Curricular review, revisions and modifications have been routine practice in medical institutions of the developed countries. Recently developing countries are also experimenting with different curricular models. However, initiating, implementing and sustaining change has not been easy [1
]. Successful educational improvements require establishing a clear educational vision and a shared institutional mission. According to Bland (2000) [3
] “successful curricular change occurs only through the dedicated efforts of effective change agents”.
The authors report on the process of change and the elements necessary for effective change from the standpoint of a governmental decree for change in multiple (four) medical schools. In addition to the perspective about the country wide and government mandated change process, there is a unique political situation included in the change process; specifically the instability in the government of Pakistan at the time the changes were attempted. This is an aspect of change that is not usually reported in the literature from the developed world.
Of the 35 features of successful curricular change identified by Bland et al. we used organization's mission and goals, internal networking, resource allocation, relationship with the external environment, organizational structure, need for change, scope and complexity of the innovation, cooperative climate, participation by the organization's members, communication, human resource development, evaluation, and leadership to identify the factors that were hindering the smooth implementation of the curricular change [3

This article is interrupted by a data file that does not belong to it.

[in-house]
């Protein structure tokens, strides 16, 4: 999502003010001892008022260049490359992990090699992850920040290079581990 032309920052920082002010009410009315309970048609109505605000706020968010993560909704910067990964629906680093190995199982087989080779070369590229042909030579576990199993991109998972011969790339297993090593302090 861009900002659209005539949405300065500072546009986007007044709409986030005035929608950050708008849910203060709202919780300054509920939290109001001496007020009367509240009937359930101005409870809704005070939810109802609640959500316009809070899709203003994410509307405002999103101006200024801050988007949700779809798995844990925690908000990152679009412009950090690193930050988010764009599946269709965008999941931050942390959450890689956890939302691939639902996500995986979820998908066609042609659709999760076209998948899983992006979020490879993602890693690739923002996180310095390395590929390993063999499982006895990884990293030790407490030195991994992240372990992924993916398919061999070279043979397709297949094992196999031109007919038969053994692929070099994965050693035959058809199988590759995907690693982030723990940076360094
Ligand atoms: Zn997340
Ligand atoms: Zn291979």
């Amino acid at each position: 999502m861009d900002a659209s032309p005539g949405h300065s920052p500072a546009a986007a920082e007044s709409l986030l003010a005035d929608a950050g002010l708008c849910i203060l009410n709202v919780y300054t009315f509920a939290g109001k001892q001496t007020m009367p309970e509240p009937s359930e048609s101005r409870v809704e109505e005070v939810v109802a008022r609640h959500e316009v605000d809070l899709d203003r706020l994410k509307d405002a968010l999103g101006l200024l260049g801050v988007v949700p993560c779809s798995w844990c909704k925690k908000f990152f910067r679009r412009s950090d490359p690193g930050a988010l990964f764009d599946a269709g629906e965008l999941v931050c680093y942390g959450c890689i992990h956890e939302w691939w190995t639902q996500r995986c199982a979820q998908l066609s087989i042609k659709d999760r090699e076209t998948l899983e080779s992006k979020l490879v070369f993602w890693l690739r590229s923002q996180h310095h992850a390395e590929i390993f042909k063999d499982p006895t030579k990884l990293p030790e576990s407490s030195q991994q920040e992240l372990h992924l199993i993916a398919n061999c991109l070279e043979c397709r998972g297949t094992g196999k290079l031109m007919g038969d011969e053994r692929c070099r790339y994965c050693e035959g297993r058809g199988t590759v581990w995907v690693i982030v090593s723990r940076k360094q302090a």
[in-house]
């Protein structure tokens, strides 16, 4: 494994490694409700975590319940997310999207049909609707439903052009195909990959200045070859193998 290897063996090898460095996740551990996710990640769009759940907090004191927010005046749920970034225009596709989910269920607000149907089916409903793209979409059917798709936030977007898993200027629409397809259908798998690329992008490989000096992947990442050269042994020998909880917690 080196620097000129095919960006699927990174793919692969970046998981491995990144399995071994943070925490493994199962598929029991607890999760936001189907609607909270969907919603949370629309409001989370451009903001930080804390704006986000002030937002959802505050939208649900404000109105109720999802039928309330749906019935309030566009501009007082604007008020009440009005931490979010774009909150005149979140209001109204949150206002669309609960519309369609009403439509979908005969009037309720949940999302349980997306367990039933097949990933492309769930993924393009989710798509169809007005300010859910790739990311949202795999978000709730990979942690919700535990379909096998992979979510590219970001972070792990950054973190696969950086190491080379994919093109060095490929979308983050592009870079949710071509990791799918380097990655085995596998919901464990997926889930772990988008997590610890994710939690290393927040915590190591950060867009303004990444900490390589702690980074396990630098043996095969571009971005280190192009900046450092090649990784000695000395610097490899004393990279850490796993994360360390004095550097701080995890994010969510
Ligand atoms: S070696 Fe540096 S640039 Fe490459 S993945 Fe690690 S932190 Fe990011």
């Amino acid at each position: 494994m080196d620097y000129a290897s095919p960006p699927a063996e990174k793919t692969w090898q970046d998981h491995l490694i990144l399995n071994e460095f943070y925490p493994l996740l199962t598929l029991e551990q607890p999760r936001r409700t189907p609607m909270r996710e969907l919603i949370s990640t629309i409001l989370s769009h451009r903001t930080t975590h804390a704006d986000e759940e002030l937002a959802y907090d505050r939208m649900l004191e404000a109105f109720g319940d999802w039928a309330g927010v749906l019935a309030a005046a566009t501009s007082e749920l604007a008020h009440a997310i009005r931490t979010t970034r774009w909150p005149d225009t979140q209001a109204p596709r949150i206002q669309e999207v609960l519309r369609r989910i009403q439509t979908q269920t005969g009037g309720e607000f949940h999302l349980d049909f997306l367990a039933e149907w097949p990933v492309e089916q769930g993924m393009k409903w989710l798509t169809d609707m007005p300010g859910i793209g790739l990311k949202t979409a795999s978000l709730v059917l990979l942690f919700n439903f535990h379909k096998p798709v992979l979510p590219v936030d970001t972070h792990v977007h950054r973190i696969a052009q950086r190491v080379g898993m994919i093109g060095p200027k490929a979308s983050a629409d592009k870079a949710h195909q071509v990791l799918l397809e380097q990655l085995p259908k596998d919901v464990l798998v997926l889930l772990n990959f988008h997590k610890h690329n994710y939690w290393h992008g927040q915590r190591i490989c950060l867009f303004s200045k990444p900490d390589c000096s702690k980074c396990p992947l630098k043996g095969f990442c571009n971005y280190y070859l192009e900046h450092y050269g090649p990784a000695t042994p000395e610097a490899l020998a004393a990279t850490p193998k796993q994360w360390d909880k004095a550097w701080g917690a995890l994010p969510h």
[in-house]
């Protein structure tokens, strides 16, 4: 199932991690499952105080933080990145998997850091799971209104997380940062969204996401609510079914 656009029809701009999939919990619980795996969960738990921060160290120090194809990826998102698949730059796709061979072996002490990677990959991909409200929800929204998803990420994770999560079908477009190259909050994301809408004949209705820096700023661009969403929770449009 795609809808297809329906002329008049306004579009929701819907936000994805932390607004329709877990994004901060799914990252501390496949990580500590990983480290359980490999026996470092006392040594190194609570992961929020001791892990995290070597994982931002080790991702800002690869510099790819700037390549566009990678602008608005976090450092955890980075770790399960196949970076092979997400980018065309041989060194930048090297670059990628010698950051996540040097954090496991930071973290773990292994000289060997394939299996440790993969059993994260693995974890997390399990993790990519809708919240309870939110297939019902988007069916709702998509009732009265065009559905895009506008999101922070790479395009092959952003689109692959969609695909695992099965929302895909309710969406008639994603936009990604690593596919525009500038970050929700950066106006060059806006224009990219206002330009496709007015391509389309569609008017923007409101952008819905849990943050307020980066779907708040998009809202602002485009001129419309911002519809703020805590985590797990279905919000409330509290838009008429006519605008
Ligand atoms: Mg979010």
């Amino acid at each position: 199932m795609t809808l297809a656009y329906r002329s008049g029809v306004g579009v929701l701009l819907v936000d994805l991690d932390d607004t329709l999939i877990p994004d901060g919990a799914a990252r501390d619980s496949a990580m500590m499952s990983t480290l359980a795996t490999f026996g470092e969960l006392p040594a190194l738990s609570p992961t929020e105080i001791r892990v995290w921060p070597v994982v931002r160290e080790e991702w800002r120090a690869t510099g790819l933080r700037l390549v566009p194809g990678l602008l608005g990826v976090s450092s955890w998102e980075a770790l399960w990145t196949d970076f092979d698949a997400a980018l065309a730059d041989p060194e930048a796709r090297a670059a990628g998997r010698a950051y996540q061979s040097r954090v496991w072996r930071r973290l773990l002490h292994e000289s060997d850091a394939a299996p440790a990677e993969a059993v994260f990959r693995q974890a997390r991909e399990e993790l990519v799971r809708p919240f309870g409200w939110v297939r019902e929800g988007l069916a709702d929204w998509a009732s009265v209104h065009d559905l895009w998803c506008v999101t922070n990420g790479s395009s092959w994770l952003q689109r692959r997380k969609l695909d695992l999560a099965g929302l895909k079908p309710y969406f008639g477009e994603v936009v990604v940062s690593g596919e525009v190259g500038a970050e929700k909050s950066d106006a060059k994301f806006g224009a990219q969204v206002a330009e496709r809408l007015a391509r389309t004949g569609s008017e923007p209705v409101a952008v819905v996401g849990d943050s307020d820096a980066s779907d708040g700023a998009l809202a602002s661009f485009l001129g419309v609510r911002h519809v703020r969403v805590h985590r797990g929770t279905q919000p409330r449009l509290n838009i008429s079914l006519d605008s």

We also describe a process that did not work as planned and the reasons for that. There is too little published about what does not work and we hope that our study will provide useful insight into why a planned activity did not work and the lessons that can be learned from the unanticipated outcomes.
A change was instituted by the government of Pakistan in 1992 taking lead from the Edinburgh Declaration asking the faculty and administrators of medical institutions to review the existing medical curriculum and develop a revised/new curriculum for use by all the medical institutions of the country. The World Health Organization (WHO) was contacted for assistance in this regard and a series of deliberations and discussions were held with educational leaders who had successfully introduced curricular innovations in the countries with similar health care problems. In the light of these deliberations and educational philosophies [4
], best evidence medical education practices (BEME), and the health problems and health delivery structure of the country, a Community-Oriented Medical Education (COME) curriculum with Problem-based learning (PBL) as the instructional methodology was finally selected. The COME project (as it was called) was initiated as a pilot in 1994 in collaboration with the WHO by the Government of Pakistan.
Four medical Colleges, one from each province were included in the program. They were Dow Medical College (Sindh), King Edward Medical College (Punjab), Bolan Medical College (Balochistan) and Ayub Medical College (Khyber Pakhtoon Khwah). The faculty of medical colleges and the other stake holders (medical students, representatives of ministry of health and service providers from potential catchment areas who were to become partners in student learning) were involved in revising the traditional curriculum with incorporation of COME in undergraduate teaching [5